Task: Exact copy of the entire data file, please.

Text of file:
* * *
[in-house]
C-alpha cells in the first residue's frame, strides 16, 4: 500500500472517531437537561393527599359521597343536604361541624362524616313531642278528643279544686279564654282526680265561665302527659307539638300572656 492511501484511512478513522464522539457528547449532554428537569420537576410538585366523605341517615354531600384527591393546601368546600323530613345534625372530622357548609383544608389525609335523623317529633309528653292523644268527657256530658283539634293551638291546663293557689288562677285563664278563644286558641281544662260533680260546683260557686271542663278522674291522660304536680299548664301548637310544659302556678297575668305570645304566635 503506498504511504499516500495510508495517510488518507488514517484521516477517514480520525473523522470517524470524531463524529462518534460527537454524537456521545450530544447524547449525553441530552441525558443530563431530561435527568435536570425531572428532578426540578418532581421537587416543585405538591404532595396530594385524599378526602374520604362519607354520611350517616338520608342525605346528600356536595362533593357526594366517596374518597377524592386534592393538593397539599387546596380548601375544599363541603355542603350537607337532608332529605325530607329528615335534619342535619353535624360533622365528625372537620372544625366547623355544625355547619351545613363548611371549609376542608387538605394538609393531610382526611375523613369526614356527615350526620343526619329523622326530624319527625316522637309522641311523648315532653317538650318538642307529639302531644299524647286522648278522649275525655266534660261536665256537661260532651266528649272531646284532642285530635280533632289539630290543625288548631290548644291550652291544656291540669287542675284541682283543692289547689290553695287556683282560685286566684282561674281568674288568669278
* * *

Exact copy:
[in-house]
C-alpha cells in the first residue's frame, strides 16, 4: 500500500472517531437537561393527599359521597343536604361541624362524616313531642278528643279544686279564654282526680265561665302527659307539638300572656 492511501484511512478513522464522539457528547449532554428537569420537576410538585366523605341517615354531600384527591393546601368546600323530613345534625372530622357548609383544608389525609335523623317529633309528653292523644268527657256530658283539634293551638291546663293557689288562677285563664278563644286558641281544662260533680260546683260557686271542663278522674291522660304536680299548664301548637310544659302556678297575668305570645304566635 503506498504511504499516500495510508495517510488518507488514517484521516477517514480520525473523522470517524470524531463524529462518534460527537454524537456521545450530544447524547449525553441530552441525558443530563431530561435527568435536570425531572428532578426540578418532581421537587416543585405538591404532595396530594385524599378526602374520604362519607354520611350517616338520608342525605346528600356536595362533593357526594366517596374518597377524592386534592393538593397539599387546596380548601375544599363541603355542603350537607337532608332529605325530607329528615335534619342535619353535624360533622365528625372537620372544625366547623355544625355547619351545613363548611371549609376542608387538605394538609393531610382526611375523613369526614356527615350526620343526619329523622326530624319527625316522637309522641311523648315532653317538650318538642307529639302531644299524647286522648278522649275525655266534660261536665256537661260532651266528649272531646284532642285530635280533632289539630290543625288548631290548644291550652291544656291540669287542675284541682283543692289547689290553695287556683282560685286566684282561674281568674288568669278